FORT DEFIANCE, AZ / ACCESSWIRE / April 12, 2019 / Twenty-four community-owned public power utilities from across the country are sending crews to the Navajo Nation to power homes that have never had electricity.
The crews began work this week - and will continue through May 18—in an effort known as ''Light Up Navajo.'' This is a pilot initiative of the American Public Power Association to support electrification efforts by the Navajo Tribal Utility Authority (NTUA), the public power utility serving the Navajo Nation.
Of the 55,000 homes located on the 27,000 square mile Navajo Nation (roughly the size of West Virginia), approximately 15,000 homes do not have electricity. These represent 75% of all U.S. households that do not have electricity.
The Light Up Navajo initiative includes projects across the Navajo Nation to bring electricity to hundreds of households.
''It is shocking that in this day and age, there are still so many homes in the U.S. without electricity,'' said Mike Hyland, senior vice president, engineering and operations, at the American Public Power Association. ''The Navajo Tribal Utility Authority has worked hard in recent years to power 3,000 homes. Now, with help from the national public power community, they can do much more. We are touched by the support being offered from so many of our member utilities.''
''We are grateful that these electric line teams have volunteered to travel here to help us with our challenge to extend electric services to homes without,'' said NTUA General Manager Walter Haase. ''We are equally appreciative to their communities and families that have supported this effort to help positively change the standard of life for our families who have been waiting years for electricity.''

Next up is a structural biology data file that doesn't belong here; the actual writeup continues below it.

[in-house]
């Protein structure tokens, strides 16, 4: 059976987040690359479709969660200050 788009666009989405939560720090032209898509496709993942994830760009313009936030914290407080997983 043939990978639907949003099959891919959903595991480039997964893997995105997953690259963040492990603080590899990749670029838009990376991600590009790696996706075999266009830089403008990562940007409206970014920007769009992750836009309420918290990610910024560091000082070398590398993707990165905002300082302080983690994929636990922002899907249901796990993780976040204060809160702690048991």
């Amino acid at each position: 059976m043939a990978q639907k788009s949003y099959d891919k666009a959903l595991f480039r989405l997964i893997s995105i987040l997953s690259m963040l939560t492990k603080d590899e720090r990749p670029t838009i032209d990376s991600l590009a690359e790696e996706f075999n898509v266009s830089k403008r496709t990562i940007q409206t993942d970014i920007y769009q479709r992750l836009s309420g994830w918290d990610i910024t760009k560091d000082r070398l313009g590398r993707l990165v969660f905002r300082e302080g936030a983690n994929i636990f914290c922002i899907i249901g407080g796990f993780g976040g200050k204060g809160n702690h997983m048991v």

For more information on the Light Up Navajo project, visit PublicPower.org/LightUpNavajo.
The American Public Power Association is the voice of not-for-profit, community-owned utilities that power 2,000 towns and cities nationwide. We represent public power before the federal government to protect the interests of the more than 49 million people that public power utilities serve, and the 93,000 people they employ. Our association advocates and advises on electricity policy, technology, trends, training, and operations. Our members strengthen their communities by providing superior service, engaging citizens, and instilling pride in community-owned power.
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SOURCE: American Public Power Association